A typical way of starting a sentence in English is with the subject. 3. We can go to the drive-in. Want to improve your English in five minutes a day? We can go to the drive-in, or we can go to the roller rink. Example sentences with the word there. reversed order in sentences that start with negative words. Sentences Menu. You've demonstrated that you can end a sentence with it, but you haven't demonstrated that YOU can begin one with it, so we are left not knowing whether YOU can do it. OK? It also has an abstract function, for figurative places, as well as use in statements of fact, typically in "there are" and "there is" constructs. But the subject of the second proposition is still the chair. Want to improve this question? Susan wasn’t feeling well. “With Me and My Girl”, “With Me and You and a Dog Named Boo.” As in the previous example, convert the introductory subordinate clause in the first sentence into a main clause, and insert a conjunction to change the main clause to a subordinate one: “Almost one in three residents lives below the poverty line, so the business of mass incarceration has had mixed effects on the community for twenty-five years.”, For the second and third sentences, simply substitute a stronger word or phrase for with: “Based on the promise of good jobs, four prisons opened. I found notes with the explanation as to why she thinks this is bad: (Almost) never begin a sentence with “It is...” or “There is/are...” I want to double check this is true because the prof actually is not fluent in English herself. It’s just a simple matter of enabling yourself to START a sentence, and once the words start flowing, there’s no stopping them! Repeat them. I can't completely agree on this, here's why : In my last example, you could say "This word can be used in several ways" in order to get rid of "there are". You have been successfully subscribed to the Grammarly blog. I'm struggling with a phrase, please help? Sturdy and "maintenance-free"? So you're saying in English if a piece of writing is complex, the author did a poor job writing it? Their children stay with us. I had written a paper with the sentence "There is also social proof in how the man with the pizza ends up with an attractive women". Doomed? These are examples of unnecessary verbiage. Starting sentences with a conjunction. There Refers to a Place: Example Sentences. The “with” allows the sentence to lead with its most powerful idea. We're all comfortable with sentences that use this pattern (even if we're not comfortable when we're sick). I find that most of the time in english if the sentence is not working it should be decomposed into two sentences ;). There Refers to a Place: Example Sentences.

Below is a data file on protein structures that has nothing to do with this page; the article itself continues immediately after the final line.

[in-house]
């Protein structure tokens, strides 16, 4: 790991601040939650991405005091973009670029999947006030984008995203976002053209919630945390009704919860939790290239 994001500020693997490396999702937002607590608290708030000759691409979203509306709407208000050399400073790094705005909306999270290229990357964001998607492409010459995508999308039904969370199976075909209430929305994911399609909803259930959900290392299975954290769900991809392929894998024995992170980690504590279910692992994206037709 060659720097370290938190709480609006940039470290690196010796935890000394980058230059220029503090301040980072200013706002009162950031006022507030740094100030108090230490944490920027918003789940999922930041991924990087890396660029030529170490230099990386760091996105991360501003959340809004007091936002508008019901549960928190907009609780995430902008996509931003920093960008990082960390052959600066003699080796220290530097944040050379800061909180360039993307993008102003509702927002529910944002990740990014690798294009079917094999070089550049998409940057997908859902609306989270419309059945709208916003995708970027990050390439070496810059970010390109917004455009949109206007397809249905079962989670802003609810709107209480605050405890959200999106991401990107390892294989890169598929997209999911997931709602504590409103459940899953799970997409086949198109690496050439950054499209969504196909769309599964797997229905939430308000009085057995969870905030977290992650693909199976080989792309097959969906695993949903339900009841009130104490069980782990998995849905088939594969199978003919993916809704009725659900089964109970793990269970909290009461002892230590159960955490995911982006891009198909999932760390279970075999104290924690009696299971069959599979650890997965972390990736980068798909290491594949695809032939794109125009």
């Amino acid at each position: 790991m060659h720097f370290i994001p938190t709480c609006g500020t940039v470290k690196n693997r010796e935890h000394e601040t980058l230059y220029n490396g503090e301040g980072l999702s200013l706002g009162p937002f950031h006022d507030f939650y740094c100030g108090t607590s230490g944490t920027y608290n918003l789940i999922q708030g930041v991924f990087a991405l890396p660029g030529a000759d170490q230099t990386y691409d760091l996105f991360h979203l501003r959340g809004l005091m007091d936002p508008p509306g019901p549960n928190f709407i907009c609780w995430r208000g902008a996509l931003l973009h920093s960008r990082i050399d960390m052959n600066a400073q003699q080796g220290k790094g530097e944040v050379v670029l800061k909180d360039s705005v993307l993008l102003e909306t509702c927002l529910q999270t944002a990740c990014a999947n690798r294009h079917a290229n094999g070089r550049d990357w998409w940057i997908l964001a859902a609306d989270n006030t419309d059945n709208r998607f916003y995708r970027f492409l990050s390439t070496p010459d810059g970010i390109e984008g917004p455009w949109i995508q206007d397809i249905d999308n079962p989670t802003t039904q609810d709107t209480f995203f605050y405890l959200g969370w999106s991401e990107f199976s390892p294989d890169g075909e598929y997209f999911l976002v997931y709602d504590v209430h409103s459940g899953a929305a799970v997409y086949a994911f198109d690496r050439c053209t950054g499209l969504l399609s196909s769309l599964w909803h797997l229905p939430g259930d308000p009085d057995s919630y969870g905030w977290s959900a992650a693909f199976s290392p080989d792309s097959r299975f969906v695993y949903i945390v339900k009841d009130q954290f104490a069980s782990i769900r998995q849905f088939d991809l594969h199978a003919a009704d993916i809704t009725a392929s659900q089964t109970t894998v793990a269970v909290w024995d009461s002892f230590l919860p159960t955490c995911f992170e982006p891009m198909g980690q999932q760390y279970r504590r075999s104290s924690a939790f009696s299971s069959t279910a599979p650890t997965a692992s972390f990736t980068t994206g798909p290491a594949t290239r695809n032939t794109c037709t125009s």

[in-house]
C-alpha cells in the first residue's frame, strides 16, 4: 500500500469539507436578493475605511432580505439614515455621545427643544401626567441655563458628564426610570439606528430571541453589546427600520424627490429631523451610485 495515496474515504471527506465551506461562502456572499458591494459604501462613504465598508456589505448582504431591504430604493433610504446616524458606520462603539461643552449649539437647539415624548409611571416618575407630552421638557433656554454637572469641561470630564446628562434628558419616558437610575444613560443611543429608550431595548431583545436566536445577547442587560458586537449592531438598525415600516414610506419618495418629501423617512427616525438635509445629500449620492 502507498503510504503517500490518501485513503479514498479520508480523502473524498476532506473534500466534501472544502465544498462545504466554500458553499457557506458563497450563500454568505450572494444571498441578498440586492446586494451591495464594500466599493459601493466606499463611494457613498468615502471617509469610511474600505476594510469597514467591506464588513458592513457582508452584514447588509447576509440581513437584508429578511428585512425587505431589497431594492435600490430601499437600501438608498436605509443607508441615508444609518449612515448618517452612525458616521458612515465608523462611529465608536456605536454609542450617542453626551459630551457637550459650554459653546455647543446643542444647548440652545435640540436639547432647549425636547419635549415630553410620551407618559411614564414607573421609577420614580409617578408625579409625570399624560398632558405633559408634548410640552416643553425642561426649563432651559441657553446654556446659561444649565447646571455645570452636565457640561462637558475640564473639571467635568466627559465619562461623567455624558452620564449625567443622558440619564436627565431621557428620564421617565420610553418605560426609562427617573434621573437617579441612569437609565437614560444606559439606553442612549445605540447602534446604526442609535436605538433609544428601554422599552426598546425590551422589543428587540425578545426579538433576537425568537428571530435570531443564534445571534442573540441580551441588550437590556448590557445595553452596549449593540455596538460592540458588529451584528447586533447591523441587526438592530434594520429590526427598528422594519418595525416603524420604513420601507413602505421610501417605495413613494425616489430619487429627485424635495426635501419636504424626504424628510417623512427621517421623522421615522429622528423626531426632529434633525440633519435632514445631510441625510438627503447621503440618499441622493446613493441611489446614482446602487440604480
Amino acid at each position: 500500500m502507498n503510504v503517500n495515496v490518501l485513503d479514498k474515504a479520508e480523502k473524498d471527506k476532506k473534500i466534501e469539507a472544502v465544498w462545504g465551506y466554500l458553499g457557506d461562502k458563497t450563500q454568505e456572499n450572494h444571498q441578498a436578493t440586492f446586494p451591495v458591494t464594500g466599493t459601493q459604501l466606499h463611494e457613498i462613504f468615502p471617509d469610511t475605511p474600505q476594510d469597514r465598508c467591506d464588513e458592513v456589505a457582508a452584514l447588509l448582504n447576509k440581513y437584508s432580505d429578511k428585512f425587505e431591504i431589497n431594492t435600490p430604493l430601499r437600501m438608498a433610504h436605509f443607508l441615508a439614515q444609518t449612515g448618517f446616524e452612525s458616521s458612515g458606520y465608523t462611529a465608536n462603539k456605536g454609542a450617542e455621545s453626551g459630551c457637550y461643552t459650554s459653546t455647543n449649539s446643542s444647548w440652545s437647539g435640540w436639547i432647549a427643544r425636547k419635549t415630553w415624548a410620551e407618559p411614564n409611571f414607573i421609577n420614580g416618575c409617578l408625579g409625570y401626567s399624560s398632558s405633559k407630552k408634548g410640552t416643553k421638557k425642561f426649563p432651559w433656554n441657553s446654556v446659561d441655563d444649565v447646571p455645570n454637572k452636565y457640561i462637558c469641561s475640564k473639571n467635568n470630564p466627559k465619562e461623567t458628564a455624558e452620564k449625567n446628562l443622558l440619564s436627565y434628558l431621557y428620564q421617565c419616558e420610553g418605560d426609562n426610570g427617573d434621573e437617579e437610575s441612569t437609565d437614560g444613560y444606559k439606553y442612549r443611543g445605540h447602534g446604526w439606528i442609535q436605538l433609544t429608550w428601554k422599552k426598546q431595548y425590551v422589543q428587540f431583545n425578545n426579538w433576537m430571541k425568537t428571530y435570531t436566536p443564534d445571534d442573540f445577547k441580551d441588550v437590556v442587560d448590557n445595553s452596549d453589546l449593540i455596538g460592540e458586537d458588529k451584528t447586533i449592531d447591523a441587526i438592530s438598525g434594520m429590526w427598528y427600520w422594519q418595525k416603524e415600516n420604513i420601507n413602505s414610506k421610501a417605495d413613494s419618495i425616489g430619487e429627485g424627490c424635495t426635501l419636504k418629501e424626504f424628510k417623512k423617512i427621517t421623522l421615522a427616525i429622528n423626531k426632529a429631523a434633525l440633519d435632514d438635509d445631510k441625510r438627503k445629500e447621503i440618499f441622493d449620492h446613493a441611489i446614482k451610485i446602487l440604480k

But for 'their' to become meaningful there should be some reference to 'their' elsewhere. there example sentences. I'm afraid I'm still unclear. But the sentence becomes passive, which is less simple/natural than the original one. Here, "it" refers to the action described later. There’s a superstition abroad that sentences should not begin with prepositional phrases (which typically introduce adverbial elements). I'm making some sort of weird statement about Bob actually being a couch and a coffee table, but the verb choice is more obvious. Their children stay with us.
Is using “than with” to connect an independent clause to a dependent clause is grammatically correct? English Language & Usage Stack Exchange is a question and answer site for linguists, etymologists, and serious English language enthusiasts. Learning to end sentences with “hence”. Hence, the main issue is that of writing style. It's kind of hanging out pointing to what's going on in the other part of the sentence. A typical way of starting a sentence in English is with the subject. When you say : I entered the room and there was the teacher. Both my brothers are in the Army.
Hence, the main issue is that of writing style. But "there +BE" can be used without a context : Where are several ways? (The subjects are underlined in the following examples.). Indeed, which is why I haven't voted to close. Using conjunctions to start a sentence has been around in English for over a thousand years. How to use there in a sentence. Answer: There are many good ways of starting a sentence. But you only have to read the Bible to know that it is not a new fashion in writing. How would Earth turn into debris drifting through space without everything at its surface being destroyed in the process?
How do you think about the answers?
What is time? what does it mean? Their children stay with us. 55. Rather than focusing on grammaticality, which is not an issue, you should think of style. Can Mathematica be used to edit MP3 tags?
Your teacher is correct. Their children stay with us is correct as a sentence.